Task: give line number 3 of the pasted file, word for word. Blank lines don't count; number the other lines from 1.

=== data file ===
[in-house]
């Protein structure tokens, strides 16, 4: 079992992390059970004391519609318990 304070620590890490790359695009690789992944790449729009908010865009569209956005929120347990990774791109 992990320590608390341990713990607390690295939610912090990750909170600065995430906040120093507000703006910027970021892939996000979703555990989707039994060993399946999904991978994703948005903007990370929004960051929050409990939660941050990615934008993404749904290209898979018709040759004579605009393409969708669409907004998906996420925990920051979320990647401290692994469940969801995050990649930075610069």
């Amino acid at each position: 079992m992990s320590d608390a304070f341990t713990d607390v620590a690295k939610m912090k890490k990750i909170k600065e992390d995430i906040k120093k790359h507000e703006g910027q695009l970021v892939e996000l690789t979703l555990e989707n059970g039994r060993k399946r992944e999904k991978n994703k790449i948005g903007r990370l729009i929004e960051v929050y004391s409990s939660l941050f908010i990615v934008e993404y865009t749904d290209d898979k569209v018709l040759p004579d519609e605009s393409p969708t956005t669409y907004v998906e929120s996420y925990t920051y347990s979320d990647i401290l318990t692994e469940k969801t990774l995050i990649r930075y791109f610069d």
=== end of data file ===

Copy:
């Amino acid at each position: 079992m992990s320590d608390a304070f341990t713990d607390v620590a690295k939610m912090k890490k990750i909170k600065e992390d995430i906040k120093k790359h507000e703006g910027q695009l970021v892939e996000l690789t979703l555990e989707n059970g039994r060993k399946r992944e999904k991978n994703k790449i948005g903007r990370l729009i929004e960051v929050y004391s409990s939660l941050f908010i990615v934008e993404y865009t749904d290209d898979k569209v018709l040759p004579d519609e605009s393409p969708t956005t669409y907004v998906e929120s996420y925990t920051y347990s979320d990647i401290l318990t692994e469940k969801t990774l995050i990649r930075y791109f610069d």